Exclusive: Canada seeks warnings on prescription painkillers amid rising deaths

Reuters, 23 January 2017
Author: Anna Mehler Paperny
“As deaths from powerful painkillers continue to rise, Canada is pursuing unprecedented measures to curb their use, including requiring cigarette-style warning stickers on every prescription, Health Minister Jane Philpott told Reuters.”
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Letting Seriously Ill Patients Try Drugs Whose Safety, Efficacy Hasn’t Been Proven Could Be Deadly

Forbes, 20 January 2017
Author: Rita Rubin
“The new FDA report, released practically on the eve of President Donald Trump’s inauguration, challenges critics who want to make drugs available to patients as soon as possible. It includes several examples of drugs and vaccines that had a favorable effect on biomarkers–measurable indicators of health, such as blood cholesterol levels–but did not improve symptoms or reduce the risk of a disease.”
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Financial ties of principal investigators and randomized controlled trial outcomes: cross sectional study

BMJ 2017; 356:i6770
Authors: Rosa Ahn, Alexandra Woodbridge, Ann Abraham, Susan Saba et al
“Randomized controlled trials (RCTs) are considered the most reliable form of evidence in evaluating the safety and efficacy of drugs. Because results of RCTs shape the evidence base, objectivity in the conduct of clinical trials has important implications for clinical practice and the health and safety of patients. However, critics worry that involvement of the pharmaceutical industry may bias the design and interpretation of RCTs.”
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Why don’t we know how many people die in our hospitals?

The Conversation, 19 January 2017
Authors: Philip Clarke, Peter Sivey
“About this time last year, Australia’s National Health Performance Authority (NHPA) decided not to release data on death rates across Australia’s hospitals. Information on hospital deaths hasn’t always been so hard to find. Comparisons of death rates across hospitals can be tricky, as you need to adjust for some hospitals treating sicker patients than others. However, other countries have been producing death statistics that make these adjustments for some time. Publishing such performance data not only gives patients more information, it can help improve quality and safety.”
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FDA issues draft guidance to better medical product labeling

Reuters, 18 Janauary 2017
Author: Divya Grover
“The U.S. health regulator issued draft guidance, recommending ways to communicate promotional materials and additional information that is not on the label of medical products. The U.S. Food and Drug Administration typically determines what information goes on the labels of medical drugs and devices, after evaluating whether the product is safe and effective for the proposed indication. Drugmakers have long wanted to communicate supplementary information that isn’t on the label, but which concerns the cleared use of the product.”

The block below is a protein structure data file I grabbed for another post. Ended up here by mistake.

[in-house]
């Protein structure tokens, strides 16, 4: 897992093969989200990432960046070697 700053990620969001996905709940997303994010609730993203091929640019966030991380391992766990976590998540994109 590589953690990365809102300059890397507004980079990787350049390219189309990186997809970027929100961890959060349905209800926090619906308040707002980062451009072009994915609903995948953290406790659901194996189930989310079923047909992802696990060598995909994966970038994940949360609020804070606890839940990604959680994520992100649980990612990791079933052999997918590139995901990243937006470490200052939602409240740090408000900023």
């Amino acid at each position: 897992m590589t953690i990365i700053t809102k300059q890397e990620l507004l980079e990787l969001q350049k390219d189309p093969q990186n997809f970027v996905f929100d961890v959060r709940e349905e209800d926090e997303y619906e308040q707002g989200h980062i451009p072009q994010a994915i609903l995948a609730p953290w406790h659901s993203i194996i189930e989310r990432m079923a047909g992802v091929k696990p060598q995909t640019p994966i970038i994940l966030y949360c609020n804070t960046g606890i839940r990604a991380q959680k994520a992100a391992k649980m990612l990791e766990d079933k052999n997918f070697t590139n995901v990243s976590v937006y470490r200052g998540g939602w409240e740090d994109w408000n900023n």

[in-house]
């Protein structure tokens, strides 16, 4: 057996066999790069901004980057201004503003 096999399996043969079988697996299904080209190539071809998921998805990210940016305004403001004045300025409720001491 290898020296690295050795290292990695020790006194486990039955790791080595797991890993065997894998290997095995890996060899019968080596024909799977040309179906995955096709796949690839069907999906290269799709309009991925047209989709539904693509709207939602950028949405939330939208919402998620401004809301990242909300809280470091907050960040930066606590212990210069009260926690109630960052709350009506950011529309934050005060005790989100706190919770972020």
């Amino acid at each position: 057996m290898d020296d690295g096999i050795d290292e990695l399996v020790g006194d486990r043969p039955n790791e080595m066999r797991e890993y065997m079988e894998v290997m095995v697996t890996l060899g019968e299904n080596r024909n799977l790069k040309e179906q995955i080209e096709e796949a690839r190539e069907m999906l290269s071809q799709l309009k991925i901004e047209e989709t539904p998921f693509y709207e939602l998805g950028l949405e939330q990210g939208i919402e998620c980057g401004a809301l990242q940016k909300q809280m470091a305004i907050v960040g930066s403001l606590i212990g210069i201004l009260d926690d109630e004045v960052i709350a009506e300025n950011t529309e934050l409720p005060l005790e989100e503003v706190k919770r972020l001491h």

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Medical Board seeks feedback on “at-risk” doctors

MJA Insight, Issue 1, 16 January 2017
Author: Cate Swannell
“The chair of the Medical Board of Australia (MBA), Dr Joanna Flynn, believes more needs to be done to protect patients from poorly-performing doctors and has called on the profession to “take responsibility” for the way in which those doctors are identified.”
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Stronger malpractice laws may not prevent surgical complications

Reuters, 13 January 2017
Author: Lisa Rapaport
“More aggressive malpractice climates don’t necessarily protect patients from surgical complications, a new study suggests. “It doesn’t really work – malpractice environment doesn’t influence doctors to provide better care,” Bilimoria said by email. “Rather, it may lead to defensive medicine practices where more tests and treatments are ordered unnecessarily just to try to minimize malpractice risk.”
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When Patients Leave ‘Against Medical Advice’

NYT, 12 January 2017
Author: Ersilia M. Defilippis
“Patients leaving A.M.A. account for 1 to 2 percent of all hospital discharges. Many are young men, often with concomitant psychiatric or substance abuse histories. They also tend to be poor. Many cite family problems, personal or financial worries or dissatisfaction with their treatment plans. A doctor must have a conversation documenting that the patient understands the risks of leaving and consequences of no longer receiving medical care, a way to help manage the risks.”
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Are our busy doctors and nurses losing empathy for patients?

The Conversation, 12 January 2017
Author: Sue Dean
“Every day, doctors, nurses and other health professionals are presented with situations that demand empathy and compassion. With more demand on doctors and nurses and a push for quicker consultations, clinical empathy is being dwarfed by the need for efficiency. But this doesn’t mean patients have stopped wanting to be treated in a caring and empathetic manner. And there is a growing body of evidence that this need is often not being met.”
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